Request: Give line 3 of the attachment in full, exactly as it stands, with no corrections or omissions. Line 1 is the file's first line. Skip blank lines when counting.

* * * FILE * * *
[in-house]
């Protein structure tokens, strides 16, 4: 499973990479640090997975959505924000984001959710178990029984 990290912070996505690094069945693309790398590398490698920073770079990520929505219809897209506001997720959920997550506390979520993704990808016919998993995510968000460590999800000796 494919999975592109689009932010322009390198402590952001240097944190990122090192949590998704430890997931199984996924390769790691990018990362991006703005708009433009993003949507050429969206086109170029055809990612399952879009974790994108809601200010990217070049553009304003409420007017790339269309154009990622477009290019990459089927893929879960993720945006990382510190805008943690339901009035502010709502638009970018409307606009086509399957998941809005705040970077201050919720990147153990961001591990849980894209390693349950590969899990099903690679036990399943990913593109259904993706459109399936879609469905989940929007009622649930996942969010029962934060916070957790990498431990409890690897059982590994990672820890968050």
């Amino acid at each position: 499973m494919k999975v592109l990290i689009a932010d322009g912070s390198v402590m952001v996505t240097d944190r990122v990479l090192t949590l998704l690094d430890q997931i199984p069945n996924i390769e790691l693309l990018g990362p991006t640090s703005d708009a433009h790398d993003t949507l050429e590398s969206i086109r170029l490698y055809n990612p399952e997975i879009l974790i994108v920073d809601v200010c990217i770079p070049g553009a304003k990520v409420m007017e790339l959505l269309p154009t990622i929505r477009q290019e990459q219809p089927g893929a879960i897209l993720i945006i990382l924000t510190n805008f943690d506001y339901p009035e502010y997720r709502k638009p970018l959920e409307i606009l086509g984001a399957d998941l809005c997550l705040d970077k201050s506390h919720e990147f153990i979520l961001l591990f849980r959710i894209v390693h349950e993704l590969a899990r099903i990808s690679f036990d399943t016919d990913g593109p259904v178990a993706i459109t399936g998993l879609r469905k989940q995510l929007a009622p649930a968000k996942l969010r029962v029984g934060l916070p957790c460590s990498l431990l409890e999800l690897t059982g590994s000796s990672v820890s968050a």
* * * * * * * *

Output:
């Amino acid at each position: 499973m494919k999975v592109l990290i689009a932010d322009g912070s390198v402590m952001v996505t240097d944190r990122v990479l090192t949590l998704l690094d430890q997931i199984p069945n996924i390769e790691l693309l990018g990362p991006t640090s703005d708009a433009h790398d993003t949507l050429e590398s969206i086109r170029l490698y055809n990612p399952e997975i879009l974790i994108v920073d809601v200010c990217i770079p070049g553009a304003k990520v409420m007017e790339l959505l269309p154009t990622i929505r477009q290019e990459q219809p089927g893929a879960i897209l993720i945006i990382l924000t510190n805008f943690d506001y339901p009035e502010y997720r709502k638009p970018l959920e409307i606009l086509g984001a399957d998941l809005c997550l705040d970077k201050s506390h919720e990147f153990i979520l961001l591990f849980r959710i894209v390693h349950e993704l590969a899990r099903i990808s690679f036990d399943t016919d990913g593109p259904v178990a993706i459109t399936g998993l879609r469905k989940q995510l929007a009622p649930a968000k996942l969010r029962v029984g934060l916070p957790c460590s990498l431990l409890e999800l690897t059982g590994s000796s990672v820890s968050a």